When Lockheed Martin (LMT) - Get Lockheed Martin Corporation (LMT) Report bought Sikorsky Aircraft last year, it saw value that most others couldn't see. But as we'll explain, Lockheed is getting the last laugh because with Sikorsky it has tapped into a growth machine that will propel the parent company's revenue and earnings well in the future.

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Lockheed Martin last month announced that layoffs will occur at its Sikorsky Aircraft division by the end of August, prompting many analysts to adopt an "I told you so" stance toward Lockheed Martin's $9 billion purchase of the storied helicopter maker. Here's why the negative sentiment is wrong and why Lockheed Martin remains a smart buy in an overbought broader market, especially with Sikorsky under Lockheed Martin's wing.

Last year, when Lockheed Martin, the world's largest defense contractor, looked at Sikorsky Aircraft, which was owned at the time by the conglomerate United Technologies, it saw hidden value and long-term potential. In its attempt to become a leaner and more focused (and more profitable) industrial powerhouse, United Technologies merely saw an old-line, low-profit manufacturer of niche aircraft that needed to be sold off. In other words, United Technologies lacked vision.

When Lockheed completed its acquisition of Sikorsky in November 2015, some analysts denigrated the move as an unnecessary foray into a depressed and perhaps dying business. The main concern was how low oil and gas prices were hurting demand for Sikorsky helicopters devoted to offshore rig transport.

They were very wrong. The right deal at the right time can not only affect a company's stock price, but also determine its very sustainability. Case in point: The history of Internet pioneer Yahoo! is littered with missed opportunities. When you review them, you want to slap your forehead. Yahoo! passed on the chance to buy Google (now Alphabet) for $1 million. It agreed to buy Facebook for $1 billion, but the deal collapsed when Yahoo! tried to talk down the buying price. Yahoo! also passed on the chance to buy YouTube, which was eventually purchased by Google. Yahoo! finally got acquired at a fire sale price in July for $4.8 billion by telecom giant Verizon.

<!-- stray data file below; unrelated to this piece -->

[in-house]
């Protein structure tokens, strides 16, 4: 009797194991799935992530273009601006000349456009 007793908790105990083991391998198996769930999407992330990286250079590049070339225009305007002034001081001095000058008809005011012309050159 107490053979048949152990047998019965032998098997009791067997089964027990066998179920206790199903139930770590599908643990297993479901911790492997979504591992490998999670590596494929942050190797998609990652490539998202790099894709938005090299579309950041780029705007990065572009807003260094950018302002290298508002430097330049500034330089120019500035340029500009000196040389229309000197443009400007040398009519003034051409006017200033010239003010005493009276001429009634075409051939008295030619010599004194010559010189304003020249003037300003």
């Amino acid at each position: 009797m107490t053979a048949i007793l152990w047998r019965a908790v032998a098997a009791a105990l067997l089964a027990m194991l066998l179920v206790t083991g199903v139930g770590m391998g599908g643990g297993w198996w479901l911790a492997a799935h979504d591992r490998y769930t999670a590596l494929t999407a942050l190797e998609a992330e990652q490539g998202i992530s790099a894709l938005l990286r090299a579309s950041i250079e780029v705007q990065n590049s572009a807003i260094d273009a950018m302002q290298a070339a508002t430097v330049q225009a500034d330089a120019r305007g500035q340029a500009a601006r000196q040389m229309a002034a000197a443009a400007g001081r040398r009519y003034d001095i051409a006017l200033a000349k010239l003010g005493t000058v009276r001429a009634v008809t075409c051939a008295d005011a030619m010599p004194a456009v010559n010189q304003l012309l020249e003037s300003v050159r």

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So what did Maryland-based Lockheed get when it bought Connecticut-based Sikorsky? Value that will last for the next decade and beyond. Since the deal was completed in November 2015, Lockheed Martin shares have risen nearly 12%, compared with 3.95% for the S&P 500.

In addition to building the fixed-wing F-35 Joint Strike Fighter, the most expensive weapons system in history, Lockheed now also manufactures the Pentagon's major workhorse helicopters.

Igor Sikorsky designed, built and flew America's first viable helicopter in 1939. He eventually founded his own helicopter manufacturing company, Sikorsky Aircraft. The company's erstwhile owner United Technologies reported full-year 2015 revenue of $56.1 billion, of which nearly 5% came from Sikorsky. By absorbing Sikorsky, Lockheed gobbled up a prime Pentagon contractor, billions of dollars in U.S. Department of Defense backlog, a huge global international sales potential, and new end users for Lockheed Martin's various electronic and avionics systems.